Monday, May 4, 2015

In Which We See Batman Bop a Rhino

Starting the week with a look at the super-cool cover of Batman #227:

This particular tale appears in the Batman from the 30's to the 70's hardcover book that cost me ten weeks' allowance back in the day.  But I didn't get to see the cover in any detail until today.  I'm not sure how Neal Adams got that effect, but it's super-cool.

I also never realized the similarities between that cover and this one:

Not that I haven't seen both covers and could instantly recognize them for the past 40 years.  I just never put the two together because... well, I'm just not that observant.

One other thing of note about Batman #227 is that the letters column changed from "Letters to the Batcave" to "Letters to the Batman."  It also sported this pic:

What's awesome about this pic is that it's a sketch submitted (along with the suggested  new name) by reader Anthony Kowalik.  Neal Adams inked it and ... well, Anthony Kowalik gets to say he had his art inked by Neal Freakin' Adams.  Amazing!

And here's an amusing shout-out from Batman #229:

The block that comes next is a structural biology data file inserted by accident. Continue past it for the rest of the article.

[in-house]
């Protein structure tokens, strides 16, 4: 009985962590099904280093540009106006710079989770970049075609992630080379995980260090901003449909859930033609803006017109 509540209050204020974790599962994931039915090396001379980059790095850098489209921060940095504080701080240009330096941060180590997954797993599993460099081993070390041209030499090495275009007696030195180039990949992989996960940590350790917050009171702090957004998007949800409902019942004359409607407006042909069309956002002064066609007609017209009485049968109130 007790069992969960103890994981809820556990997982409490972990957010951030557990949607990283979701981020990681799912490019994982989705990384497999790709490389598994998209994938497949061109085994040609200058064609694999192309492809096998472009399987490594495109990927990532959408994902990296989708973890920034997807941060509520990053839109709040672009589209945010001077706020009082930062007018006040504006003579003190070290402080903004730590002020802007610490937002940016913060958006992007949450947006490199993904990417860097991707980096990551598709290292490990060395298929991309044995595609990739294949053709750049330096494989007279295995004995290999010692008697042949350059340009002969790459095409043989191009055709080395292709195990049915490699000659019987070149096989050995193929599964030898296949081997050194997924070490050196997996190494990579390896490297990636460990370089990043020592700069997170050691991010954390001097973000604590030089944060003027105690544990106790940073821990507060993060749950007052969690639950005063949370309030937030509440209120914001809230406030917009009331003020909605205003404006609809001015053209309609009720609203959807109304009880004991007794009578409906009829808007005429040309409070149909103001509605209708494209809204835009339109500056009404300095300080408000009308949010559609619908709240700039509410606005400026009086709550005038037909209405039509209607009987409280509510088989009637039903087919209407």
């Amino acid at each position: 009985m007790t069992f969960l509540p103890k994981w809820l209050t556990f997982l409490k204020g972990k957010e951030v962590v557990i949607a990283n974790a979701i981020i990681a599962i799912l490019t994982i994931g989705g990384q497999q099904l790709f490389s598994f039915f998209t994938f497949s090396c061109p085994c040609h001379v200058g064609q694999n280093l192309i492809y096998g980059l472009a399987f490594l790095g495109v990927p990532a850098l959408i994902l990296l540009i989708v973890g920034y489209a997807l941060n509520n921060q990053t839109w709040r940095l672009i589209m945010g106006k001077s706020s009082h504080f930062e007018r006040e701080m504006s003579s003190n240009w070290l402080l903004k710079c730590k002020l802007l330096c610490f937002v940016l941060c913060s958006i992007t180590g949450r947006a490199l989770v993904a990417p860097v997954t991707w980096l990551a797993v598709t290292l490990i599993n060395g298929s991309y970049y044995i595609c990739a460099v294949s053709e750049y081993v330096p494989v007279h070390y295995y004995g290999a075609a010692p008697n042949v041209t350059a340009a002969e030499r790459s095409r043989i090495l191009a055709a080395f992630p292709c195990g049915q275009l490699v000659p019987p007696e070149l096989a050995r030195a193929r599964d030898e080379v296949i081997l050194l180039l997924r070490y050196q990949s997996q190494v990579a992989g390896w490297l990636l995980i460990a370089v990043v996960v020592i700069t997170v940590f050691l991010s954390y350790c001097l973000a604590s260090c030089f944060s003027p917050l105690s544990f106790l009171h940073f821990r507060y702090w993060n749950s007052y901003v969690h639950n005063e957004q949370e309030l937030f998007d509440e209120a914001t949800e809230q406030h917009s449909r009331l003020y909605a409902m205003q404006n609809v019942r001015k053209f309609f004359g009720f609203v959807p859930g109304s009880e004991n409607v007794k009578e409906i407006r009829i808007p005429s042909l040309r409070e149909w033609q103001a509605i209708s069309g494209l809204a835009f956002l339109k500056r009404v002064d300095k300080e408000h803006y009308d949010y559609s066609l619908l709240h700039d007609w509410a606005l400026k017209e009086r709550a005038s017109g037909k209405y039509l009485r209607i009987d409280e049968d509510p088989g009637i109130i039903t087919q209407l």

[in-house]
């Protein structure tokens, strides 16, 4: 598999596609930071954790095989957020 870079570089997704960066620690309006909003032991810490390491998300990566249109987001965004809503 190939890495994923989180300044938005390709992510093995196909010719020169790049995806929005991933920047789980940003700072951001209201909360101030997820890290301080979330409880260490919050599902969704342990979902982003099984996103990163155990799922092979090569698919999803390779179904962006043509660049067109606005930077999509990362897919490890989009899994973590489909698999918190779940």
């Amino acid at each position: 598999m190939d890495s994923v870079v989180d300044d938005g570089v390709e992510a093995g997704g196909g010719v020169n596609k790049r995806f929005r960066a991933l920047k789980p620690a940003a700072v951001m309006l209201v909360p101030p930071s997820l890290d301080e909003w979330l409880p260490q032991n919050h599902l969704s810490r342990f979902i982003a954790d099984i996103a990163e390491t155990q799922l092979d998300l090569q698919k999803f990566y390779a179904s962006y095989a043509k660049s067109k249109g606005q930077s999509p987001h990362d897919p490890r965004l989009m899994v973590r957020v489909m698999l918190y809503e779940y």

Heh.  That's kinda funny.

And I know you're just waiting for the promised footage of Batman bopping a rhino, so here you go:

By golly, we deliver around here.  If I say you're going to see Batman bop a rhino, you will see Batman bop a rhino.  You can take that to the bank.

Check it out!

Hand shadows... the only thing girls find more of a turn-off than magic tricks.

See you tomorrow!


Unknown said...

I'd certainly like to see some proof that you can "make money" from hand shadows.

Wayne Allen Sallee said...

The cover reminds me of those first issues of FORBIDDEN TALES FROM DARK MANSION or SECRETS OF SINISTER HOUSE. On a side note, the current issues of THE CHILLING ADVENTURES OF SABRINA read and are illustrated very much like those other DC books.

Sea-of-Green said...

I've seen those two covers a gazillion times, too, and NEVER noticed the similarity. Well spotted, sir!

Adam Barnett said...

Wish I could take the credit, Sea, but someone in a message board pointed it out. I never would have noticed it, myself! :-)

Patrick McEvoy said...

For the effect, it looks like Adams somehow got the production people to let him do the background Batman and mist gray tones - Batman and some clouds were done in ink wash, and then he drybrushed white paint over him for the misty effects. I'm guessing, based on what I know about the process back in the day, that the traditionally-inked foreground was pasted up on top. It's a great picture!